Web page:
Nigerian pension fund hits N13.88 trillion in Q1 2022

Nigerian pension fund assets increased by N453.8 billion in the first quarter of 2022 to stand at N13.88 trillion at the end of March 2022, which is the highest level on record.

The sector’s assets under management grew by 3.38% during the review period, from N13.4 billion in December 2021.

The RSA II fund accounted for the bulk of the contribution to the fund with N6.06 trillion, or 43.6% of total pension funds.

RSA Fund III followed with N3.69 trillion, representing 26.7% of total assets. Additionally, Fund Category III increased by N158 billion during the reporting period.

Existing schemes accounted for 10.2% of total funds, increasing by 64.56 billion naira to 1.42 trillion naira. In addition, CPFAs accounted for 11.1% of total funds, amounting to N1.54 trillion during the reporting period.

In terms of investments, PFA investments in corporate debt securities increased by 63.78 billion naira in the first quarter of 2022, from 943.3 billion naira recorded in December 2021 to 1.01 trillion naira at the end of March 2022.

By contrast, investment in federal government securities fell by N271.56 billion in the first three months of the year to N8.5 trillion. Although FGN Securities accounts gobble up most pension fund manager investments.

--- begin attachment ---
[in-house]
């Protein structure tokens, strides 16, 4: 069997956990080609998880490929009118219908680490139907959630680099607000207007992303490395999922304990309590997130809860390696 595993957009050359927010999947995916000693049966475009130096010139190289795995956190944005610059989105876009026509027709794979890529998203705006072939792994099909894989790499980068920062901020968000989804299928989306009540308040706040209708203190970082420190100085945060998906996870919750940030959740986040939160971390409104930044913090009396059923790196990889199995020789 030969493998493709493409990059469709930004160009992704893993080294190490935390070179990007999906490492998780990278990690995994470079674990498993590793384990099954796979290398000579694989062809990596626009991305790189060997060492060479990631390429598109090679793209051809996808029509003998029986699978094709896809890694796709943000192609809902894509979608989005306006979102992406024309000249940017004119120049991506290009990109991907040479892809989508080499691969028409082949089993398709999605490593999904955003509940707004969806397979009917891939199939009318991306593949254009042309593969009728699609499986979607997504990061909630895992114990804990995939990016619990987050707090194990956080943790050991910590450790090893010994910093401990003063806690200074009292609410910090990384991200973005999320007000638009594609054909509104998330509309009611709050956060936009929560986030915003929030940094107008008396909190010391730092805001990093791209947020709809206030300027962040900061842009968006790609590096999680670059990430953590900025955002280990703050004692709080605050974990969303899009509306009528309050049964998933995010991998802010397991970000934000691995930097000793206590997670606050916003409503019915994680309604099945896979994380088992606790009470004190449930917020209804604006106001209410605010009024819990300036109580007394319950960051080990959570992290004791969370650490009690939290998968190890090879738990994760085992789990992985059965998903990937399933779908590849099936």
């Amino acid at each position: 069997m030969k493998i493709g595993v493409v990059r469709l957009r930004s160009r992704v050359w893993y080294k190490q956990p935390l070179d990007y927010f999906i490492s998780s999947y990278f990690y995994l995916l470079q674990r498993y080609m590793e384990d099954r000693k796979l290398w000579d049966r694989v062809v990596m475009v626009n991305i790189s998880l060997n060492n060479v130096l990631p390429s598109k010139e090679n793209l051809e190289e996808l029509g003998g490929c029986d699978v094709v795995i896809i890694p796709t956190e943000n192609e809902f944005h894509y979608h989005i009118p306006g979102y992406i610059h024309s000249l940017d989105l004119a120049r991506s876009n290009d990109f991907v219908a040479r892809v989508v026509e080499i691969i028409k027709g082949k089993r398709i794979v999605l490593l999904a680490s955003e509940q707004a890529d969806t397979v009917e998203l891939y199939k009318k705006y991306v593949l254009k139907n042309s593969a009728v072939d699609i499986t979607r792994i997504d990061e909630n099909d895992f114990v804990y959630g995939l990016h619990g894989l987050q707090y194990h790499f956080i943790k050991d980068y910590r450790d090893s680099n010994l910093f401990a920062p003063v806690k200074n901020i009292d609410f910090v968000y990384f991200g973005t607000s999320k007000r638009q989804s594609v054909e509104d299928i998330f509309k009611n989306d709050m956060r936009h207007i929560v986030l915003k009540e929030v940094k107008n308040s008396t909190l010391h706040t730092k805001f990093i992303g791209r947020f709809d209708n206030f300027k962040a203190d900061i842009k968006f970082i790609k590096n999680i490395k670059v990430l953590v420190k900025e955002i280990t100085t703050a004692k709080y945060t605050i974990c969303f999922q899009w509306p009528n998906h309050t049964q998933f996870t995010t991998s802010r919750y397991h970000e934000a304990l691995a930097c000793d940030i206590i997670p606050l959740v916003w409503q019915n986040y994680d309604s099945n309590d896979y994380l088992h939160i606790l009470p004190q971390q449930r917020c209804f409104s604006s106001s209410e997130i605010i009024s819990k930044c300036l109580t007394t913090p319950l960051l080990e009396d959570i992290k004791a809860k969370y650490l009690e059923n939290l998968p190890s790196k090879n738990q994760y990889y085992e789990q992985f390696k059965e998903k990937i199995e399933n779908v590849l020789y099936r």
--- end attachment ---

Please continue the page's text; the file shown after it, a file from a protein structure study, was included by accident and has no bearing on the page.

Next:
Exposure to real estate properties also declined, albeit slightly. Investment in real estate fell N401.3 million to N156.39 billion from N156.8 billion at the end of the previous year.

Pension fund administrators during the reporting period increased their investments in the local equity market, with more than 28.95 billion naira of new investments in the market, bringing its total investments in the stock exchange to 944 .26 billion naira.

The improved interest in the local equity market by PFAs follows the positive performance of the Nigerian stock market since the start of the year.

On the other hand, PFAs reduced their exposure to foreign equities as their investments fell by 10.22 billion naira to 112.27 billion naira.

Dolores W. Simon